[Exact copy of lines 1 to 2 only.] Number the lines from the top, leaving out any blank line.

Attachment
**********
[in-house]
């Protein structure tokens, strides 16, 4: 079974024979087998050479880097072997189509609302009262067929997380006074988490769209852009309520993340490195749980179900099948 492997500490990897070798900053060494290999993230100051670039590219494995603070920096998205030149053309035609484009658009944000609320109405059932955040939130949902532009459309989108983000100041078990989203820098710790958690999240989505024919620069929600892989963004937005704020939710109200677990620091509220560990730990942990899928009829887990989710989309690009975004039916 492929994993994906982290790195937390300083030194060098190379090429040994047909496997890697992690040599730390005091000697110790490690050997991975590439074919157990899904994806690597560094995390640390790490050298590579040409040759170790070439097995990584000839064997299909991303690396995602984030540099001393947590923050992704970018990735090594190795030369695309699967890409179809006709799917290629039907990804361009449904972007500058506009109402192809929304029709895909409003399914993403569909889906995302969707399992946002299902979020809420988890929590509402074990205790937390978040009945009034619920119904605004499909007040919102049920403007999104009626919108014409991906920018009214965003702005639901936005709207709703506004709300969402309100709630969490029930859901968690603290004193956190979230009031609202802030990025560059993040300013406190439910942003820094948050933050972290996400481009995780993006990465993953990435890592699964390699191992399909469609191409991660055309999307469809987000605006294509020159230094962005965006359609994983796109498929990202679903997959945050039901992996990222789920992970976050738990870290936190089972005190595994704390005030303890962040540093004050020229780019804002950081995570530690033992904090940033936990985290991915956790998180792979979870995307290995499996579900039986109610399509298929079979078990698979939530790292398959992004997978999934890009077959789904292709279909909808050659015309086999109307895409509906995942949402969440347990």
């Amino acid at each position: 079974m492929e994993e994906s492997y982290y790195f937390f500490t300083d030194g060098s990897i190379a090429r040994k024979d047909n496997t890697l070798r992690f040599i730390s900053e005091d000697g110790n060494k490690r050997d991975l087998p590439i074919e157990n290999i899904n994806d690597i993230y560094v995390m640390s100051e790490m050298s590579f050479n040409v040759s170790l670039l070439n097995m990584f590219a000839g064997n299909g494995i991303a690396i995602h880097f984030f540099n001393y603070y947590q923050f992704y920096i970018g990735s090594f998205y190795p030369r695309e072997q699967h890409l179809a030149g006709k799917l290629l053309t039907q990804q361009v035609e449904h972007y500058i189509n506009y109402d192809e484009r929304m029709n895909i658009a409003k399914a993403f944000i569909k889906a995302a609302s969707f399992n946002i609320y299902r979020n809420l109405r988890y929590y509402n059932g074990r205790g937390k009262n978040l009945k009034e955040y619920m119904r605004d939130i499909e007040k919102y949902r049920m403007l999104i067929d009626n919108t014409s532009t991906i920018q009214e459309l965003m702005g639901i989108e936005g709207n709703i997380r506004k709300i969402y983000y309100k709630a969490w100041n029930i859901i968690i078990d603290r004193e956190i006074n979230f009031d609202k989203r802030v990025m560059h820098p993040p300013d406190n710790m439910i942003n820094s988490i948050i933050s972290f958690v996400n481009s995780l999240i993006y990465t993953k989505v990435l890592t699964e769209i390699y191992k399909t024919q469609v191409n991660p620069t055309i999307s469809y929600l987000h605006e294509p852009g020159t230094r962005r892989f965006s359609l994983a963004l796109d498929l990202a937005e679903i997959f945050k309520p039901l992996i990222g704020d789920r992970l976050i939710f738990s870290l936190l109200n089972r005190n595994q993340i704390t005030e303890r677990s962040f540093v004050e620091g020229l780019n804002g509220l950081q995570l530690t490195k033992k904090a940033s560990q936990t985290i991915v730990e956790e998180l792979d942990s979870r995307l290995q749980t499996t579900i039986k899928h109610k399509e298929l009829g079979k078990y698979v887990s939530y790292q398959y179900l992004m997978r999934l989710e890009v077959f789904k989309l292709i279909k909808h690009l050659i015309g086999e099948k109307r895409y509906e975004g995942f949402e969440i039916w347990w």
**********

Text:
[in-house]
């Protein structure tokens, strides 16, 4: 079974024979087998050479880097072997189509609302009262067929997380006074988490769209852009309520993340490195749980179900099948 492997500490990897070798900053060494290999993230100051670039590219494995603070920096998205030149053309035609484009658009944000609320109405059932955040939130949902532009459309989108983000100041078990989203820098710790958690999240989505024919620069929600892989963004937005704020939710109200677990620091509220560990730990942990899928009829887990989710989309690009975004039916 492929994993994906982290790195937390300083030194060098190379090429040994047909496997890697992690040599730390005091000697110790490690050997991975590439074919157990899904994806690597560094995390640390790490050298590579040409040759170790070439097995990584000839064997299909991303690396995602984030540099001393947590923050992704970018990735090594190795030369695309699967890409179809006709799917290629039907990804361009449904972007500058506009109402192809929304029709895909409003399914993403569909889906995302969707399992946002299902979020809420988890929590509402074990205790937390978040009945009034619920119904605004499909007040919102049920403007999104009626919108014409991906920018009214965003702005639901936005709207709703506004709300969402309100709630969490029930859901968690603290004193956190979230009031609202802030990025560059993040300013406190439910942003820094948050933050972290996400481009995780993006990465993953990435890592699964390699191992399909469609191409991660055309999307469809987000605006294509020159230094962005965006359609994983796109498929990202679903997959945050039901992996990222789920992970976050738990870290936190089972005190595994704390005030303890962040540093004050020229780019804002950081995570530690033992904090940033936990985290991915956790998180792979979870995307290995499996579900039986109610399509298929079979078990698979939530790292398959992004997978999934890009077959789904292709279909909808050659015309086999109307895409509906995942949402969440347990």